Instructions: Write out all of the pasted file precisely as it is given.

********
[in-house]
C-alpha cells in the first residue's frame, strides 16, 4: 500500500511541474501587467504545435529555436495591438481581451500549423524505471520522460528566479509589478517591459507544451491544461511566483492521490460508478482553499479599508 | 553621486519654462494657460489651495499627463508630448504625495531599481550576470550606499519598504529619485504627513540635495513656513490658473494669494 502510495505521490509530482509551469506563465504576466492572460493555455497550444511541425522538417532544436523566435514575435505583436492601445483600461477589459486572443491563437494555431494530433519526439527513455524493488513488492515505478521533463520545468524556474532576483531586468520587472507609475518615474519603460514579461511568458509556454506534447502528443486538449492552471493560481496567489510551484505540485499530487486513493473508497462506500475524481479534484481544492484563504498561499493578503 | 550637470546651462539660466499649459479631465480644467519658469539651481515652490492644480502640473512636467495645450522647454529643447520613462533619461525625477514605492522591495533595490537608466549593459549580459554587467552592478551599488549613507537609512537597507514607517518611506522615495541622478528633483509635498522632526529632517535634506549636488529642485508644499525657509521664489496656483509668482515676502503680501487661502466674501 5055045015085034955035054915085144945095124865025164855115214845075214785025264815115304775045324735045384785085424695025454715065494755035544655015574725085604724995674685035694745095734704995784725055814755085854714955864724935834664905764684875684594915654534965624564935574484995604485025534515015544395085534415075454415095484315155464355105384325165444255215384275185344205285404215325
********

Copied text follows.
[in-house]
C-alpha cells in the first residue's frame, strides 16, 4: 500500500511541474501587467504545435529555436495591438481581451500549423524505471520522460528566479509589478517591459507544451491544461511566483492521490460508478482553499479599508 | 553621486519654462494657460489651495499627463508630448504625495531599481550576470550606499519598504529619485504627513540635495513656513490658473494669494 502510495505521490509530482509551469506563465504576466492572460493555455497550444511541425522538417532544436523566435514575435505583436492601445483600461477589459486572443491563437494555431494530433519526439527513455524493488513488492515505478521533463520545468524556474532576483531586468520587472507609475518615474519603460514579461511568458509556454506534447502528443486538449492552471493560481496567489510551484505540485499530487486513493473508497462506500475524481479534484481544492484563504498561499493578503 | 550637470546651462539660466499649459479631465480644467519658469539651481515652490492644480502640473512636467495645450522647454529643447520613462533619461525625477514605492522591495533595490537608466549593459549580459554587467552592478551599488549613507537609512537597507514607517518611506522615495541622478528633483509635498522632526529632517535634506549636488529642485508644499525657509521664489496656483509668482515676502503680501487661502466674501 5055045015085034955035054915085144945095124865025164855115214845075214785025264815115304775045324735045384785085424695025454715065494755035544655015574725085604724995674685035694745095734704995784725055814755085854714955864724935834664905764684875684594915654534965624564935574484995604485025534515015544395085534415075454415095484315155464355105384325165444255215384275185344205285404215325